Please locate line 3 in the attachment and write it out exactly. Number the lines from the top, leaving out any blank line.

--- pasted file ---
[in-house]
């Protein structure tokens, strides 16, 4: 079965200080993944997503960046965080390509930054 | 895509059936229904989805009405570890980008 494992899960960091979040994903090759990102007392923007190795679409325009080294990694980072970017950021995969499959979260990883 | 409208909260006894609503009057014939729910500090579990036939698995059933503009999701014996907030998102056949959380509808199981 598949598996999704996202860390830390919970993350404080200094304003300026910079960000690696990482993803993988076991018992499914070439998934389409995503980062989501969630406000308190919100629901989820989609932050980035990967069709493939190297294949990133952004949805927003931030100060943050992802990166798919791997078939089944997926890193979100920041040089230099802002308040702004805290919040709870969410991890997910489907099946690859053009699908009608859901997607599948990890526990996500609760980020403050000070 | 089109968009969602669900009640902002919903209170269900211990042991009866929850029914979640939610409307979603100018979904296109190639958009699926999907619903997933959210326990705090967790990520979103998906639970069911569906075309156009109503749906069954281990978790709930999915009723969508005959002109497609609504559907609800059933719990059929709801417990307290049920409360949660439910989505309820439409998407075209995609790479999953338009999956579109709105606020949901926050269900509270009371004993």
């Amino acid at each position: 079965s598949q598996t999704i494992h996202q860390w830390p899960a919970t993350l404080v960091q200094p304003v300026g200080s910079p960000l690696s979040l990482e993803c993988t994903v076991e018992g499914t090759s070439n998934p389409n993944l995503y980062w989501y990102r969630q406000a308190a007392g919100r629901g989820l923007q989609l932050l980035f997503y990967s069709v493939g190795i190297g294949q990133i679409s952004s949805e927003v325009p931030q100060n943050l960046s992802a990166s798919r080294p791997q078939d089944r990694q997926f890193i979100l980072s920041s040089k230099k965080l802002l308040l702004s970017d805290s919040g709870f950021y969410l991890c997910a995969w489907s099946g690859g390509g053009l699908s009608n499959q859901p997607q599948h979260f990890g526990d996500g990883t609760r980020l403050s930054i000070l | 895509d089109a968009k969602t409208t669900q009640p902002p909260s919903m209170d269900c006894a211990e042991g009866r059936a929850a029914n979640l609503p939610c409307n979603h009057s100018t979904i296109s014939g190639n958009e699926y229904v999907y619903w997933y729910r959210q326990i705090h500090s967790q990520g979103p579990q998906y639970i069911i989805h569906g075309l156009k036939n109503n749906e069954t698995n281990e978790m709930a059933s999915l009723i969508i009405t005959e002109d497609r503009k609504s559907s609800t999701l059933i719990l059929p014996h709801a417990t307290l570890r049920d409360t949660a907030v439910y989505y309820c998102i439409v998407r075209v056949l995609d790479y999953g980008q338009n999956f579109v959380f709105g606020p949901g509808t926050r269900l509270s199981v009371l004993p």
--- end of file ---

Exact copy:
């Amino acid at each position: 079965s598949q598996t999704i494992h996202q860390w830390p899960a919970t993350l404080v960091q200094p304003v300026g200080s910079p960000l690696s979040l990482e993803c993988t994903v076991e018992g499914t090759s070439n998934p389409n993944l995503y980062w989501y990102r969630q406000a308190a007392g919100r629901g989820l923007q989609l932050l980035f997503y990967s069709v493939g190795i190297g294949q990133i679409s952004s949805e927003v325009p931030q100060n943050l960046s992802a990166s798919r080294p791997q078939d089944r990694q997926f890193i979100l980072s920041s040089k230099k965080l802002l308040l702004s970017d805290s919040g709870f950021y969410l991890c997910a995969w489907s099946g690859g390509g053009l699908s009608n499959q859901p997607q599948h979260f990890g526990d996500g990883t609760r980020l403050s930054i000070l | 895509d089109a968009k969602t409208t669900q009640p902002p909260s919903m209170d269900c006894a211990e042991g009866r059936a929850a029914n979640l609503p939610c409307n979603h009057s100018t979904i296109s014939g190639n958009e699926y229904v999907y619903w997933y729910r959210q326990i705090h500090s967790q990520g979103p579990q998906y639970i069911i989805h569906g075309l156009k036939n109503n749906e069954t698995n281990e978790m709930a059933s999915l009723i969508i009405t005959e002109d497609r503009k609504s559907s609800t999701l059933i719990l059929p014996h709801a417990t307290l570890r049920d409360t949660a907030v439910y989505y309820c998102i439409v998407r075209v056949l995609d790479y999953g980008q338009n999956f579109v959380f709105g606020p949901g509808t926050r269900l509270s199981v009371l004993p």